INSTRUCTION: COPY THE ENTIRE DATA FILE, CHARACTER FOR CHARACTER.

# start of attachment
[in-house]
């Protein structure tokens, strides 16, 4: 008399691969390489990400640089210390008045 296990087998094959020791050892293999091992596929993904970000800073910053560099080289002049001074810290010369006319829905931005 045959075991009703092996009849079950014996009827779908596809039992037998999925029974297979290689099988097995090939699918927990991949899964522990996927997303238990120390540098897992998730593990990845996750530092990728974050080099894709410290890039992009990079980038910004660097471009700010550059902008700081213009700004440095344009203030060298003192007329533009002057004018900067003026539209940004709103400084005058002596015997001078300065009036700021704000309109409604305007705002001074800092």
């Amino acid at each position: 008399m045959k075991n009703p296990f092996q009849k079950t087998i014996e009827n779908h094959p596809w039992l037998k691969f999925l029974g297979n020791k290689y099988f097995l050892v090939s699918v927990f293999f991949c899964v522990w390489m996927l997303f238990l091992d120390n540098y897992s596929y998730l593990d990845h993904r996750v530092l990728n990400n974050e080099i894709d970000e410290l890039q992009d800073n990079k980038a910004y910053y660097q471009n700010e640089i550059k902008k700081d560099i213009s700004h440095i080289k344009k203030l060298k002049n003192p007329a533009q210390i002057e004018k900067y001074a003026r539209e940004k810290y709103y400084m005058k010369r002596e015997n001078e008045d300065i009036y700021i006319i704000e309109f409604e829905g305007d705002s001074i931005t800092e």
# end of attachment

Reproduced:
[in-house]
């Protein structure tokens, strides 16, 4: 008399691969390489990400640089210390008045 296990087998094959020791050892293999091992596929993904970000800073910053560099080289002049001074810290010369006319829905931005 045959075991009703092996009849079950014996009827779908596809039992037998999925029974297979290689099988097995090939699918927990991949899964522990996927997303238990120390540098897992998730593990990845996750530092990728974050080099894709410290890039992009990079980038910004660097471009700010550059902008700081213009700004440095344009203030060298003192007329533009002057004018900067003026539209940004709103400084005058002596015997001078300065009036700021704000309109409604305007705002001074800092």
């Amino acid at each position: 008399m045959k075991n009703p296990f092996q009849k079950t087998i014996e009827n779908h094959p596809w039992l037998k691969f999925l029974g297979n020791k290689y099988f097995l050892v090939s699918v927990f293999f991949c899964v522990w390489m996927l997303f238990l091992d120390n540098y897992s596929y998730l593990d990845h993904r996750v530092l990728n990400n974050e080099i894709d970000e410290l890039q992009d800073n990079k980038a910004y910053y660097q471009n700010e640089i550059k902008k700081d560099i213009s700004h440095i080289k344009k203030l060298k002049n003192p007329a533009q210390i002057e004018k900067y001074a003026r539209e940004k810290y709103y400084m005058k010369r002596e015997n001078e008045d300065i009036y700021i006319i704000e309109f409604e829905g305007d705002s001074i931005t800092e």